12 PERFECT SHOTS; Quincy’s Steve Mason rolls 300 game

Dan McDonald

Steve Mason rolls another strike during a practice session Wednesday, Jan. 8, at La Sierra Lanes in Quincy. Mason rolled a 300 game Jan. 5 during the Thursday Night Swingers men’s league. The feat is something only eight La Sierra bowlers have accomplished since 1977. Photo by Dan McDonald

Staff Writer


The way Steve Mason’s night was going he had no reason to believe something special was about to happen.

His first game in the Thursday Night Swingers league at La Sierra Lanes in Quincy was a 168. Not bad for a recreational bowler, but terrible for a guy with a 210 average.

“I had three splits so I decided to switch balls,” Mason said.

Mason changed to his Hammer Black Widow and found his line by the end of the 168 game.

The 51-year-old lifetime Quincy resident then proceeded to do something only eight La Sierra Lanes bowlers have accomplished since 1977 — he rolled a 300.

“We knew (Steve was going to roll a perfect game),” said La Sierra proprietor Jeanne Dykes, who owns the establishment with her husband, Richard. “We knew it would happen. We just didn’t know when.”

Mason certainly didn’t think it would happen on that Jan. 5 night. Maybe that’s why he didn’t get nervous when he started stringing strikes in the second game.

“It did start to get a little quiet,” Mason said, which is common when a bowler is closing in on a 300 game. The other bowlers nearby tend to stand back and give him his space. They don’t want to distract him.

However, that time-honored courtesy can sometimes add to the pressure. All eyes are on the guy flirting with perfection.

“But I really didn’t get nervous,” Mason said. “I’m pretty mellow.”

Mellow, yes. Oblivious to the situation? Impossible.

Mason admitted to “feeling it” a little when he stepped to the approach on the ninth frame. But after he got that out of the way, he said the 10th frame (which is actually three shots) was pretty easy.

As he stared at the final 10 pins that stood between himself and perfection, Mason said he had just one thought in mind.

“Don’t rush,” he told himself. “Sometimes I can take too big of a first step and get out of whack.”

Mason took his own advice and rolled a perfect shot for his 12th straight strike.

Amid the cheers and congratulations that surrounded him, Mason remained stoic.

“I didn’t run around and do anything goofy,” Mason said, and then chuckled. “Maybe we just get calmer with age.”

The 300 actually wasn’t Mason’s first. He rolled a perfect game in 2008 at a North State All-Stars tournament in Yuba City.

Mason still competes in the all-star circuit once a month. The North State All-Stars usually features 70 to 90 of the best bowlers in Northern California.

Although Mason has never won an all-star tournament, he has finished as high as third.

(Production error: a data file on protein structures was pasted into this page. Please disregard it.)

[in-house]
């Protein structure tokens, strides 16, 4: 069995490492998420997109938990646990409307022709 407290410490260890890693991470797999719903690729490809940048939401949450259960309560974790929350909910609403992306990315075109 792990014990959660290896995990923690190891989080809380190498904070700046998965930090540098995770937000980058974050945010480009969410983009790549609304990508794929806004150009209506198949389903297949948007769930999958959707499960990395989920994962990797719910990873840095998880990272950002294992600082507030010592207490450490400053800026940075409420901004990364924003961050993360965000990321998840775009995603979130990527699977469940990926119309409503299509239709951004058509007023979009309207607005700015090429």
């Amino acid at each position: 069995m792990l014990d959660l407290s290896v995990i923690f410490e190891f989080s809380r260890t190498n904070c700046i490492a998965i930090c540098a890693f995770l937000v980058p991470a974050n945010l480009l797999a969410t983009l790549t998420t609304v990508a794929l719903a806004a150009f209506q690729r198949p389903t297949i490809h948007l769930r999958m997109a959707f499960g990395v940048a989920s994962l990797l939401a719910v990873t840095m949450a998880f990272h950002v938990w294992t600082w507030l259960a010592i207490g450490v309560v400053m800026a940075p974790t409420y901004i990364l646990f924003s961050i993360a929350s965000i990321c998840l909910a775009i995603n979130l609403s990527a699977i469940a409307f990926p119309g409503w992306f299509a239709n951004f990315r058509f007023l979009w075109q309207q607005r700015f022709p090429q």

He said bowling on the old wooden lanes at La Sierra helps him when he is up against professional-caliber competition.

“If you can bowl good (at La Sierra Lanes), you are going to bowl really good somewhere else,” Mason said. “This place makes you better.”

Mason, who has worked at Sierra Pacific for 27 years, wasn’t knocking the longtime Quincy house. He said Richard Dykes does an excellent job keeping the lanes in good shape. But most of the newer establishments feature synthetic lanes, not wood.

Mason, who boasted a 220 average before he hurt his back earlier in the season, said the key to higher scores is using a different ball when trying to pick up spares.

He uses a plastic ball that doesn’t hook when he’s faced with a second shot. Mason said the plastic balls only cost about $50 and make a world of difference.

“I switched to a spare ball about 20 years ago,” the right-hander said. “And my average has been over 200 ever since. I rarely miss a 10-pin.”

“But you have to know how to throw that first shot, too,” Jeanne Dykes said, smiling at Mason as she walked by during the interview.

When it comes to his bowling balls, Mason doesn’t cut corners. He has them drilled and fitted with Vice Grip inserts in Pennsylvania and then shipped to Quincy.

He said he is just about ready to buy a ball for his 12-year-old son, Connor. He said Connor already has a 189 to his credit. “He throws the ball hard and straight,” Mason smiled.

Mason said he rolled the ball just as hard when he started as a 10-year-old at Pioneer Lanes.

Mason’s daughter Morgan, 14, also bowls.

Mason said he appreciates that his wife of 16 years, Grace Ann — who is the co-owner of Great Northern Hair Co. in Quincy — allows him the freedom to leave town for an all-stars tournament every month.

“She supports me doing that, and I really appreciate it,” Mason said. “That’s a $200 weekend.”


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